Starting on 4th July, a pipeline leak on Fort Berthold Indian Reservation spilled 1 million gallons of saltwater, a byproduct of oil and gas production.
Many Native Americans on Fort Berthold Indian Reservation are engaged in finding balance between the potential prosperity oil and gas development can bring and preserving a land which is sacred according to their cultural and religious beliefs.
Crestwood Midstream Partners LP, whose subsidiary Arrow Pipeline LLC owns the pipeline, says the toxic fluid travelled a snaking, nearly 2-mile path down into a ravine, eradicating a 200-yard stretch of vegetation along its way. But the company says they lack proof.
The leadership of the Mandan, Hidatsa and Arikara Nation says over the past few years, oil and gas development has rescued the reservation from the poverty that afflicts many reservations across the United States.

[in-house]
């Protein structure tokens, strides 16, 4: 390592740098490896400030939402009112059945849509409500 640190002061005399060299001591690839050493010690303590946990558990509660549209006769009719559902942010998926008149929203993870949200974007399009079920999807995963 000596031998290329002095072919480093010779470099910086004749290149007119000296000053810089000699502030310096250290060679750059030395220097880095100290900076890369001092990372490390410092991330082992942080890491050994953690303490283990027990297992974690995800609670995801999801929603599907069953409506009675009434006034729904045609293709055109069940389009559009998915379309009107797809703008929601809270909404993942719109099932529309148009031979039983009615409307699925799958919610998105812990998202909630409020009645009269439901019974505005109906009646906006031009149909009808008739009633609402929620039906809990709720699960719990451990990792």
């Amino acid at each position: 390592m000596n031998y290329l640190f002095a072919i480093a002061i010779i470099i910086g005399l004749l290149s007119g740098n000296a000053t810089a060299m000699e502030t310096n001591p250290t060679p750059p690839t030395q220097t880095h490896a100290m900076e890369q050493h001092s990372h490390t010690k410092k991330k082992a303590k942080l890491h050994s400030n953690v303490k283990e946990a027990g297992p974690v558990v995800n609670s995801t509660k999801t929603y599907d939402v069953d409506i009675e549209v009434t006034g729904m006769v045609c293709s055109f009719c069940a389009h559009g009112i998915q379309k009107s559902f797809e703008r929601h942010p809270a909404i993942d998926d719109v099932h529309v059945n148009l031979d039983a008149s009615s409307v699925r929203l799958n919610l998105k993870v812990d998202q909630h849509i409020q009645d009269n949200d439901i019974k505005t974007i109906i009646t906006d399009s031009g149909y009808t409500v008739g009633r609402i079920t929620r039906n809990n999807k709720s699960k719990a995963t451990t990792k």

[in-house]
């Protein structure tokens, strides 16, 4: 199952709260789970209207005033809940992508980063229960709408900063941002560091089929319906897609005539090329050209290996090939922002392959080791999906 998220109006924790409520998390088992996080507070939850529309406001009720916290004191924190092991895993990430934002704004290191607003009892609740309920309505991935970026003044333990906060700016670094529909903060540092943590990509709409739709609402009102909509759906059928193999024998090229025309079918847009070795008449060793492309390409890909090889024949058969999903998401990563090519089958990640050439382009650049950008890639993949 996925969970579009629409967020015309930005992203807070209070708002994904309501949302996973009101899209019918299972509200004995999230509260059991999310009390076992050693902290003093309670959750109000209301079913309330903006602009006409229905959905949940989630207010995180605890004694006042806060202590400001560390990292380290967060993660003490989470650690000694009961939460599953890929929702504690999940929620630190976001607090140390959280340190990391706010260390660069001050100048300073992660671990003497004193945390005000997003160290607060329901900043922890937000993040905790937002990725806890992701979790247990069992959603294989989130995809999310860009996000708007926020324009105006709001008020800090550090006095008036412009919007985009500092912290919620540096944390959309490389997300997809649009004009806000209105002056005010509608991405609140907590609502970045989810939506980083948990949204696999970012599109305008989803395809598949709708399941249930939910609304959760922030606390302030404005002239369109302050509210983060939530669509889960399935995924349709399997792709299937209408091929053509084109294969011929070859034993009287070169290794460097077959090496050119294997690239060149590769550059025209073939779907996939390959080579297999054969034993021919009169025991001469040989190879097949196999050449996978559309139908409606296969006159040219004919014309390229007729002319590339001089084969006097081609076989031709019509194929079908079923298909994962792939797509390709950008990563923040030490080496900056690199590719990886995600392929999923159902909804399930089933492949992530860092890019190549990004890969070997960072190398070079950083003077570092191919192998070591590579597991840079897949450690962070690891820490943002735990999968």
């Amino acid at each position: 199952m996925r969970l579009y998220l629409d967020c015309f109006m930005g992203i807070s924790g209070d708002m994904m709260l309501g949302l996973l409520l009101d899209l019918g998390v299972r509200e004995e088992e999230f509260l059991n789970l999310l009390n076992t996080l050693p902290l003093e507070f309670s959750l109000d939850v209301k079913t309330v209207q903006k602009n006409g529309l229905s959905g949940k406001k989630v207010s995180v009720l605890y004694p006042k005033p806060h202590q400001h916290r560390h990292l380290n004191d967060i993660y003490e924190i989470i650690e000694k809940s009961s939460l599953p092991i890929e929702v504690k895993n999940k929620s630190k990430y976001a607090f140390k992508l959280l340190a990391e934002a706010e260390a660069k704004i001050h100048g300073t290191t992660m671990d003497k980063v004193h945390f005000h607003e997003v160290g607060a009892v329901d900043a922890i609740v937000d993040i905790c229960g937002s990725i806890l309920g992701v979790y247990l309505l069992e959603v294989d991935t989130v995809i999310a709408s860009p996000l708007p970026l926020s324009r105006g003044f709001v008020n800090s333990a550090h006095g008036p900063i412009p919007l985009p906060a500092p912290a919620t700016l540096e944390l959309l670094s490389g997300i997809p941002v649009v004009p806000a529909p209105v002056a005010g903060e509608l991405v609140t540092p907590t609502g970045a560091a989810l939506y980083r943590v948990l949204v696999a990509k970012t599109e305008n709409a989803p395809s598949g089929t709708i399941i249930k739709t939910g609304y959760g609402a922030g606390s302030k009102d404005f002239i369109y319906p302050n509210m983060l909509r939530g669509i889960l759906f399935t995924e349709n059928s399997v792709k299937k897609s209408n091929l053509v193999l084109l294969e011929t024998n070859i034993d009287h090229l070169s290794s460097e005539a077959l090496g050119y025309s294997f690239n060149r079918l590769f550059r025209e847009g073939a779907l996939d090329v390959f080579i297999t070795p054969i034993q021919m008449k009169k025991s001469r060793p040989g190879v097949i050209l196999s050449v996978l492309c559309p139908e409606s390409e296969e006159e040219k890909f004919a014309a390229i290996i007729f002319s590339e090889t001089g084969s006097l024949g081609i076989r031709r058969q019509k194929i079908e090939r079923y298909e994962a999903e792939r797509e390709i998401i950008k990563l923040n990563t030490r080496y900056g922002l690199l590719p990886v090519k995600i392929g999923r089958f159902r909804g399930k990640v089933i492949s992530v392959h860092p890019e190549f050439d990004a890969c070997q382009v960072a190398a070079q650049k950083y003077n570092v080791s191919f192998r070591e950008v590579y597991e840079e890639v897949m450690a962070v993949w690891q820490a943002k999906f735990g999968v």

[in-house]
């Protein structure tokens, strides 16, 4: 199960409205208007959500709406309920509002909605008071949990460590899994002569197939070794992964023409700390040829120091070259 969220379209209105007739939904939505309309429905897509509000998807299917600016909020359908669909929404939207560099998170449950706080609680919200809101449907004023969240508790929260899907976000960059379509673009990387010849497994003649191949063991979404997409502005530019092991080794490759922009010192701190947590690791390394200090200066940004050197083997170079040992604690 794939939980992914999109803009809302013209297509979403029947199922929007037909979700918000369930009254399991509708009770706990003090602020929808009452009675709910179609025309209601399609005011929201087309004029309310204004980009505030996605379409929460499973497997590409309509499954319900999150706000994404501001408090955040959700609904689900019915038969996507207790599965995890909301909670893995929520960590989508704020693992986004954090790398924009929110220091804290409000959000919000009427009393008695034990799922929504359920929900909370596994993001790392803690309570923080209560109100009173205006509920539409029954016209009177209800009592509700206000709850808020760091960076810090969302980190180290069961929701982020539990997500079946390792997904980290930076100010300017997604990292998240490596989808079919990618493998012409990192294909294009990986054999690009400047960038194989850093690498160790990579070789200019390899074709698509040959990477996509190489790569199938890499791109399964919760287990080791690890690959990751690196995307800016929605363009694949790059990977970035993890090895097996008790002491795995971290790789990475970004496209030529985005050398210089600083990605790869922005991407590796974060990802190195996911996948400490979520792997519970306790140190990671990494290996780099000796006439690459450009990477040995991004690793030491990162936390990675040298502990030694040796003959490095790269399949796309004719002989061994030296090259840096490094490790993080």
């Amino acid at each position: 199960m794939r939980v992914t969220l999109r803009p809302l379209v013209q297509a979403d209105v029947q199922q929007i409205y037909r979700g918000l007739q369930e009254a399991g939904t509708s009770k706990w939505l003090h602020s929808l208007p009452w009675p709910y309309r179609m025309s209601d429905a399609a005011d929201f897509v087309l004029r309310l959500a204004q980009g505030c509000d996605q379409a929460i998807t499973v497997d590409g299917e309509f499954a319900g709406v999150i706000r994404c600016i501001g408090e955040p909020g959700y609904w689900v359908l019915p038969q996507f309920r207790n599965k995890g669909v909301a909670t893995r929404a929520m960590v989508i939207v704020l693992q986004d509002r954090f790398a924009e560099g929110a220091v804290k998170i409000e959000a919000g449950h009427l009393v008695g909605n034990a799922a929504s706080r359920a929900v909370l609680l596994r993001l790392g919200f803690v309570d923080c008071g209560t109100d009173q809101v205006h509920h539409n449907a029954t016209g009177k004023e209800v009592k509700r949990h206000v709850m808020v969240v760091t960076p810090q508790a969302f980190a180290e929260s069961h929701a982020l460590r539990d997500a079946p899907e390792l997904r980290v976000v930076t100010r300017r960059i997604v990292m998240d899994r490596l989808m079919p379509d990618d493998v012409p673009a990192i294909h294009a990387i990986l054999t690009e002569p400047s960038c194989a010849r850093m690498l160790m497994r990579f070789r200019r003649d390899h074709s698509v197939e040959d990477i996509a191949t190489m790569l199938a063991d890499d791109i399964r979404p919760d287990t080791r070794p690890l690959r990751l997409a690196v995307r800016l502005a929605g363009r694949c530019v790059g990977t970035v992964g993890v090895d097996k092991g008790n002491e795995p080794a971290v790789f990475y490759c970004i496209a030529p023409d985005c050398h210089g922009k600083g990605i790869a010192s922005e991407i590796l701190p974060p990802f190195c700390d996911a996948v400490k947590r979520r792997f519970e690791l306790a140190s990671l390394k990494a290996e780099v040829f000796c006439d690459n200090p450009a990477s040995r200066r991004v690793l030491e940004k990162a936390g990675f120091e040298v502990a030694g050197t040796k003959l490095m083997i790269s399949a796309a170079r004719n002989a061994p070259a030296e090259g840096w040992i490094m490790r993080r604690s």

We should all be basking in wealth, but we’re not,” said 60-year-old Mandaree resident Katherine Young Bear. “We still have poverty — huge, horrible poverty — on the reservation.”
Mandaree, the city with a population of just under 600 according to the 2010 census.
Ruth Anna Buffalo compares the impact of oil and gas to the building of a dam that flooded her relatives’ homes in the 1950s.
“Once this is all over they’re going to up and leave, with frack socks laying all over and saltwater spills in our water that we drink,” Harriet Goodiron, who works in small gas station convenience store said. “Now, after that spill happened, whenever I brush my teeth, do I know that the water I’m drinking, is it safe? Is it going to give me cancer one day?”